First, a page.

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Sunday, July 25, 2010

Alfredo Kraus: The Personification of Elegance

Alfredo Kraus was born in 1927 in Spain's Canary Islands, and began his musical studies as a child, beginning piano at 4 years of age. He was a good and highly intelligent student of music, and developed disciplined habits at a young age which stayed with him throughout his life. He would, during his long career, be consistently praised for his extremely refined musicianship. A handsome man, in the debonair 1930's matinee-idol mold, he had an aristocratic bearing that bespoke the refinements of earlier centuries. All these qualities made it possible for him to have a superb career, and he did.

Kraus' debut was in 1956, at 29 years of age, in Cairo, portraying the Duke in Rigoletto, which was to become one of his signature roles, along with Werther, Nemorino, Arturo, and Faust. (His French was good, and he was very popular in the French repertoire.] In 1958 he debuted in Lisbon, and then, in quick succession, London, Milan, Chicago and New York, and then to world wide fame. There were no scandals in his life, no self-indulgent behavior, and no health crises. He was a model of stability, professionalism and artistic consistency, an extraordinary model for serious artists.

Kraus' voice was highly pitched. The territory around high C and even beyond, held no fears for him. Here he is (at age 59!) singing "Mes Amis," from La Fille du Regiment, a notorious aria whic contains—if you listen to it from the beginning—one B natural, two Bb's and an unbelievable five high C#'s! This aria is long. I recommend you move the radio button forward to 5:10 as soon as you can, and listen from there to the end, which is where the high C# fireworks take place.

Isn't that something! And at 59 years of age, almost unbelievable. He never lost that brilliant top. And the wildly enthusiastic reaction of the audience is a clear indication of the esteem in which he was held. The clarity, consistency and seeming ease of production of those extremely high notes are sure signs of a brilliant singer, very disciplined and in complete control of his voice.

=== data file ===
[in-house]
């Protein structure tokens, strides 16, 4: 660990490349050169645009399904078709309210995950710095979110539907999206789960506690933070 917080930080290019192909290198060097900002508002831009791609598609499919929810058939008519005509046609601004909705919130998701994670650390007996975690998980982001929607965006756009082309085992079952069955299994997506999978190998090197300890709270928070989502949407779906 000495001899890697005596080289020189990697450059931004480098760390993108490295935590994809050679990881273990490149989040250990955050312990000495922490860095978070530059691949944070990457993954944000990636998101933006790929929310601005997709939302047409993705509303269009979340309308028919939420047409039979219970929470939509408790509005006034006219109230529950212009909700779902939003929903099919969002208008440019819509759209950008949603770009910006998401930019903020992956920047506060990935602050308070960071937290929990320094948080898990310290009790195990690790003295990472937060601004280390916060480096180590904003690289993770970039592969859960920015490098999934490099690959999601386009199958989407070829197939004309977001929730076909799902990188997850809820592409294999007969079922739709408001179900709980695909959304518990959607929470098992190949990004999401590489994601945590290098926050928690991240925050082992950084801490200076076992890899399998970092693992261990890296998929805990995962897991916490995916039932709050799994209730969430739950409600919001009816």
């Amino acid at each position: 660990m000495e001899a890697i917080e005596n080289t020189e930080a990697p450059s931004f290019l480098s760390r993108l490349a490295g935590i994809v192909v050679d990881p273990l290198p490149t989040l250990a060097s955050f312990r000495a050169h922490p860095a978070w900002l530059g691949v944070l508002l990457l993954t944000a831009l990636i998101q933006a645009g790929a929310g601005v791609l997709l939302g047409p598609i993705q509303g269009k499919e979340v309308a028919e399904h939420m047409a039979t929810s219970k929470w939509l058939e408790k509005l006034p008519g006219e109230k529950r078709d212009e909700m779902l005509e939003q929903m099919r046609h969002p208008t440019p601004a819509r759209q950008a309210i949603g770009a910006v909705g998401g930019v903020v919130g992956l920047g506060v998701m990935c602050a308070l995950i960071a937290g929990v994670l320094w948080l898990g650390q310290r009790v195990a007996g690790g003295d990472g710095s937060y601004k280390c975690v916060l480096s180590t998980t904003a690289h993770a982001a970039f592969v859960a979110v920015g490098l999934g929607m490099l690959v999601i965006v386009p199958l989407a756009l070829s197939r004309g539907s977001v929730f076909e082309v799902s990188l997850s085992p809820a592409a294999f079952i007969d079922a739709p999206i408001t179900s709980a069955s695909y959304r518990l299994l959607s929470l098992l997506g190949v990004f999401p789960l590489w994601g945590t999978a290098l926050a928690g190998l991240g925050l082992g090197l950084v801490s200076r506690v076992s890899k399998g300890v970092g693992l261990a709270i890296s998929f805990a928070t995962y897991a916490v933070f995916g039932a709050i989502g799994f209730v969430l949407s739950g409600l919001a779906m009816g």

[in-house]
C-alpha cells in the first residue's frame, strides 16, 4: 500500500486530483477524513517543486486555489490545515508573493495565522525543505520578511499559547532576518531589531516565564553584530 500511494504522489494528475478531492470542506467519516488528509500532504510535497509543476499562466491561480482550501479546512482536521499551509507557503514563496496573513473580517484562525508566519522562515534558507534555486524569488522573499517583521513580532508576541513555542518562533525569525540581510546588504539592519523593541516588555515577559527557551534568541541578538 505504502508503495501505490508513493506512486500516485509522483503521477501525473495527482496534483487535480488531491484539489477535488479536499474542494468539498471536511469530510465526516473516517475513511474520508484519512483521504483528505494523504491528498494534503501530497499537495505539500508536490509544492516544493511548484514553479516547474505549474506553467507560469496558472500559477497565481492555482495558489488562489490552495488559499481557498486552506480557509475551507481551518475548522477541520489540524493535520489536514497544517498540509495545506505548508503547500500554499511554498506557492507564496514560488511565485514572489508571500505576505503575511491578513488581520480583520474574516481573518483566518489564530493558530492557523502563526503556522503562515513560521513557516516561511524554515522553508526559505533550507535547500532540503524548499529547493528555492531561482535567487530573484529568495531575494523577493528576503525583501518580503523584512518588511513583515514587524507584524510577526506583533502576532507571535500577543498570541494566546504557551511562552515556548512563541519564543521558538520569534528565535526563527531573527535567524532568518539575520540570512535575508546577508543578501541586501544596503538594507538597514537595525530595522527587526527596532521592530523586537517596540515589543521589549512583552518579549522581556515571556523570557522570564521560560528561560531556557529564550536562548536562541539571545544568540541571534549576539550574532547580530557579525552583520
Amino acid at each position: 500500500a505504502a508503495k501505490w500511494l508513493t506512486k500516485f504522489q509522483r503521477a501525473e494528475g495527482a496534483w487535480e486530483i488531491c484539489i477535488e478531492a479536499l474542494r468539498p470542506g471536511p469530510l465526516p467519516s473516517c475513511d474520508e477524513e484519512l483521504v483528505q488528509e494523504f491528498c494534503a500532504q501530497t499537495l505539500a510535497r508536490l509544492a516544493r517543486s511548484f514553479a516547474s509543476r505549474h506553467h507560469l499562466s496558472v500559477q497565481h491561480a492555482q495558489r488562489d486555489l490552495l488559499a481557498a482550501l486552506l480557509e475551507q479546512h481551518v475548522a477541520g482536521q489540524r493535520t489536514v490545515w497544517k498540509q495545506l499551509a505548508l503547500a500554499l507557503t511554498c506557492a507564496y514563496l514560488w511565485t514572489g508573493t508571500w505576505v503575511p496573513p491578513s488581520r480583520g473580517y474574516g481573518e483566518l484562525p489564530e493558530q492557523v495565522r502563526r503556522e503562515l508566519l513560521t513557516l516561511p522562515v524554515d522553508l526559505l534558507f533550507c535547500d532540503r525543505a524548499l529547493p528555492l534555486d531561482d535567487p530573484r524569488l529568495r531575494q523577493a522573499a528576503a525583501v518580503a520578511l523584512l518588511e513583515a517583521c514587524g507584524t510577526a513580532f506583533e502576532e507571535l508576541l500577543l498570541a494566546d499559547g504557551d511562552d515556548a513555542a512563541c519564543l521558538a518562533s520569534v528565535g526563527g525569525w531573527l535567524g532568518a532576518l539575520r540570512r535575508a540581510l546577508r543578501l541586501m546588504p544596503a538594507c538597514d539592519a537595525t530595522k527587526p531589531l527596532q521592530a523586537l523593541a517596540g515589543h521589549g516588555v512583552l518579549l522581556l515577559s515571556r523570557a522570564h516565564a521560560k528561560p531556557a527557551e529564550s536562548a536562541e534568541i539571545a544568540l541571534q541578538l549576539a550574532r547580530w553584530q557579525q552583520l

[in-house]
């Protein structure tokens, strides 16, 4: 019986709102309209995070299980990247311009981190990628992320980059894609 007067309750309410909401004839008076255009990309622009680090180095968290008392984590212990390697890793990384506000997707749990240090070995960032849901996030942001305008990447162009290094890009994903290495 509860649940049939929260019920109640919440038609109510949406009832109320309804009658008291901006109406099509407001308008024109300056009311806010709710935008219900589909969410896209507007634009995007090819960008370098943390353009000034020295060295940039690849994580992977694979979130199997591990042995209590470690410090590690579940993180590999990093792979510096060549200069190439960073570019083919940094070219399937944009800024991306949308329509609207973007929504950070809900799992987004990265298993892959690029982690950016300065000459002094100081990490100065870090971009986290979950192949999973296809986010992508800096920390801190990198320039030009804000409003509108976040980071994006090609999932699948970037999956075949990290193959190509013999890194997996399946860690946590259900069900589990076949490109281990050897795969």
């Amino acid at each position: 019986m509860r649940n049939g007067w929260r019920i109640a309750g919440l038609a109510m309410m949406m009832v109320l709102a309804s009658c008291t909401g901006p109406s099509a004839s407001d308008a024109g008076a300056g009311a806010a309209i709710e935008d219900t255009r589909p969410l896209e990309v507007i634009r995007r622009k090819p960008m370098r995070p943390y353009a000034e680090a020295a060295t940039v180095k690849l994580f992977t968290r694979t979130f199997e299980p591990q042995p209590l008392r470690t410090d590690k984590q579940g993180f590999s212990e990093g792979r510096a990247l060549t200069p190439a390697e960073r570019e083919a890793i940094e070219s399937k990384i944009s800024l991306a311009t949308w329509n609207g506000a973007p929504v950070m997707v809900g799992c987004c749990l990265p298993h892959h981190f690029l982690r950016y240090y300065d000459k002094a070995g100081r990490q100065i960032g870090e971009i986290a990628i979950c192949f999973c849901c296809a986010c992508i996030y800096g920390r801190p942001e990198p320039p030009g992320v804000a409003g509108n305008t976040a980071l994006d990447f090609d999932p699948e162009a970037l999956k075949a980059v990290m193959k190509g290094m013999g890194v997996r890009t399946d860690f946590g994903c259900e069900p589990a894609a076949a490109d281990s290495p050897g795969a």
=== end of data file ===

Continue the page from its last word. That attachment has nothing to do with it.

The Duke in Rigoletto was a natural for a distinguished looking man with a high-pitched voice. It was his debut opera and remained a favorite with audiences:

Absolutely perfect bel canto technique, smooth as silk. This vocal production cannot be faulted in any way. It is very traditional, and perfectly adapted to singing tenor in opera. Curiously, given the eternal insistence from most voice teachers about low larynx and extreme diaphragmatic support, watching Kraus makes it clear that his larynx is often high, and much of his breathing is clavicular. It requires a very straight posture, which Kraus had. This may seem like heresy, in the era of belting, but in fact it is for some voices and styles of singing a time honored technique which Gigli also employed. Essentially, it is the way boy sopranos or coloratura sopranos sing. This is not to say he does not support, only that it is selective and integrated into a narrower, higher sound, less dependent on deep resonances.

Finally, the role which most consider Kraus to have owned: Werther. Here is one of the earlier arias in the opera, "O nature, pleine de grĂ¢ce!"

It is very, very nice to reflect upon the fact that bel canto singing, with its elegance, beauty, and stylistic refinements, did not in fact die. It lived in Kraus,and lives in others and—given the very large number of aficionados who considered his art to be perfection itself—it is not going to leave us. It will come back, because the thirst is there.

Sunday, July 4, 2010

John McCormack: The One and Only

I think it is fairly safe to say that John McCormack is the one great tenor who had a brilliant career singing almost exclusively in the English language. That simply does not happen. There have been excellent tenors who sang occasionally in English (Alfred Piccaver, Richard Crooks) and some whose English language work was extensive and in the great opera tenor mode (Mario Lanza), but McCormack is a special case. I can visualize the hands going up, saying "Wait a minute....McCormack sang huge numbers of sentimental Irish ballads, and operetta songs....that doesn't count!" And that is where I disagree. It does count, because McCormack never let down his vocal and stylistic seriousness for any song or arietta. He always approached anything he did with all the classical vocal training and artistic seriousness at his disposal—and that was a very considerable amount!